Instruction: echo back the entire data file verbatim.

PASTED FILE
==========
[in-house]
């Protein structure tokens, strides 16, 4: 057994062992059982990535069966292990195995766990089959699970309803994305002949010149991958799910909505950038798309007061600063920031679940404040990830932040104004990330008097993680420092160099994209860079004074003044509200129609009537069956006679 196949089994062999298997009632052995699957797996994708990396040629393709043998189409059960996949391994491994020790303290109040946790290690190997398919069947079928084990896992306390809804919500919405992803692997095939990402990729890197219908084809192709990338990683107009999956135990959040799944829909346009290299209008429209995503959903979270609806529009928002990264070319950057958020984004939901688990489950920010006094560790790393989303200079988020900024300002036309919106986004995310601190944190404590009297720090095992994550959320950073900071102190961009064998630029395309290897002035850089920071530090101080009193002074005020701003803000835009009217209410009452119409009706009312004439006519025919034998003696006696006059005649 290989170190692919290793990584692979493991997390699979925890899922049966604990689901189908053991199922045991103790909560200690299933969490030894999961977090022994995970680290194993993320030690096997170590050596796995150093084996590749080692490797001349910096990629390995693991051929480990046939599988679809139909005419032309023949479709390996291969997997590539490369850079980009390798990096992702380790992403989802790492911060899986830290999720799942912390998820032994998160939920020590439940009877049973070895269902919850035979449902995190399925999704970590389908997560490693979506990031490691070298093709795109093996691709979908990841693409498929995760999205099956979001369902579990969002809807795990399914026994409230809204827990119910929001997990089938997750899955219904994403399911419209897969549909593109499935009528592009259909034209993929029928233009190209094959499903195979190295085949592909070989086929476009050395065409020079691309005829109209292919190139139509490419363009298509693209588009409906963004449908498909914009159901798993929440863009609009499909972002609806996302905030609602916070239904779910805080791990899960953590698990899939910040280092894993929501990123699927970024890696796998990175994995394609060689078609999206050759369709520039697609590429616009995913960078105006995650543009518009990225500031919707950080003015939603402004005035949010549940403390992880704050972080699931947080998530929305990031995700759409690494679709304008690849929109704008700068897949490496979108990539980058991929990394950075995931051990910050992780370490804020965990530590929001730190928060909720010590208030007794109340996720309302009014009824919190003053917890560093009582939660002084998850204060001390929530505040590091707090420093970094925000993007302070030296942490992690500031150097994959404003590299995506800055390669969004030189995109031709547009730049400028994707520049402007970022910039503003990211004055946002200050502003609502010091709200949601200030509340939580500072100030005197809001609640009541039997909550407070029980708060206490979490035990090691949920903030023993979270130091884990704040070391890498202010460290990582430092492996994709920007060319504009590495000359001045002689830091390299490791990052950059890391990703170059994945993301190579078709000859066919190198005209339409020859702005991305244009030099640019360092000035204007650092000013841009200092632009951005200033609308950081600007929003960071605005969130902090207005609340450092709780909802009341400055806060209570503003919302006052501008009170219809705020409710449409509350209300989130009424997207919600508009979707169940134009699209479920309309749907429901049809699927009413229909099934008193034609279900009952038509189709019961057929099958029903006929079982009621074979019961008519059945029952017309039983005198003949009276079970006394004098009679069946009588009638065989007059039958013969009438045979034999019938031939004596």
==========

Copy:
[in-house]
């Protein structure tokens, strides 16, 4: 057994062992059982990535069966292990195995766990089959699970309803994305002949010149991958799910909505950038798309007061600063920031679940404040990830932040104004990330008097993680420092160099994209860079004074003044509200129609009537069956006679 196949089994062999298997009632052995699957797996994708990396040629393709043998189409059960996949391994491994020790303290109040946790290690190997398919069947079928084990896992306390809804919500919405992803692997095939990402990729890197219908084809192709990338990683107009999956135990959040799944829909346009290299209008429209995503959903979270609806529009928002990264070319950057958020984004939901688990489950920010006094560790790393989303200079988020900024300002036309919106986004995310601190944190404590009297720090095992994550959320950073900071102190961009064998630029395309290897002035850089920071530090101080009193002074005020701003803000835009009217209410009452119409009706009312004439006519025919034998003696006696006059005649 290989170190692919290793990584692979493991997390699979925890899922049966604990689901189908053991199922045991103790909560200690299933969490030894999961977090022994995970680290194993993320030690096997170590050596796995150093084996590749080692490797001349910096990629390995693991051929480990046939599988679809139909005419032309023949479709390996291969997997590539490369850079980009390798990096992702380790992403989802790492911060899986830290999720799942912390998820032994998160939920020590439940009877049973070895269902919850035979449902995190399925999704970590389908997560490693979506990031490691070298093709795109093996691709979908990841693409498929995760999205099956979001369902579990969002809807795990399914026994409230809204827990119910929001997990089938997750899955219904994403399911419209897969549909593109499935009528592009259909034209993929029928233009190209094959499903195979190295085949592909070989086929476009050395065409020079691309005829109209292919190139139509490419363009298509693209588009409906963004449908498909914009159901798993929440863009609009499909972002609806996302905030609602916070239904779910805080791990899960953590698990899939910040280092894993929501990123699927970024890696796998990175994995394609060689078609999206050759369709520039697609590429616009995913960078105006995650543009518009990225500031919707950080003015939603402004005035949010549940403390992880704050972080699931947080998530929305990031995700759409690494679709304008690849929109704008700068897949490496979108990539980058991929990394950075995931051990910050992780370490804020965990530590929001730190928060909720010590208030007794109340996720309302009014009824919190003053917890560093009582939660002084998850204060001390929530505040590091707090420093970094925000993007302070030296942490992690500031150097994959404003590299995506800055390669969004030189995109031709547009730049400028994707520049402007970022910039503003990211004055946002200050502003609502010091709200949601200030509340939580500072100030005197809001609640009541039997909550407070029980708060206490979490035990090691949920903030023993979270130091884990704040070391890498202010460290990582430092492996994709920007060319504009590495000359001045002689830091390299490791990052950059890391990703170059994945993301190579078709000859066919190198005209339409020859702005991305244009030099640019360092000035204007650092000013841009200092632009951005200033609308950081600007929003960071605005969130902090207005609340450092709780909802009341400055806060209570503003919302006052501008009170219809705020409710449409509350209300989130009424997207919600508009979707169940134009699209479920309309749907429901049809699927009413229909099934008193034609279900009952038509189709019961057929099958029903006929079982009621074979019961008519059945029952017309039983005198003949009276079970006394004098009679069946009588009638065989007059039958013969009438045979034999019938031939004596």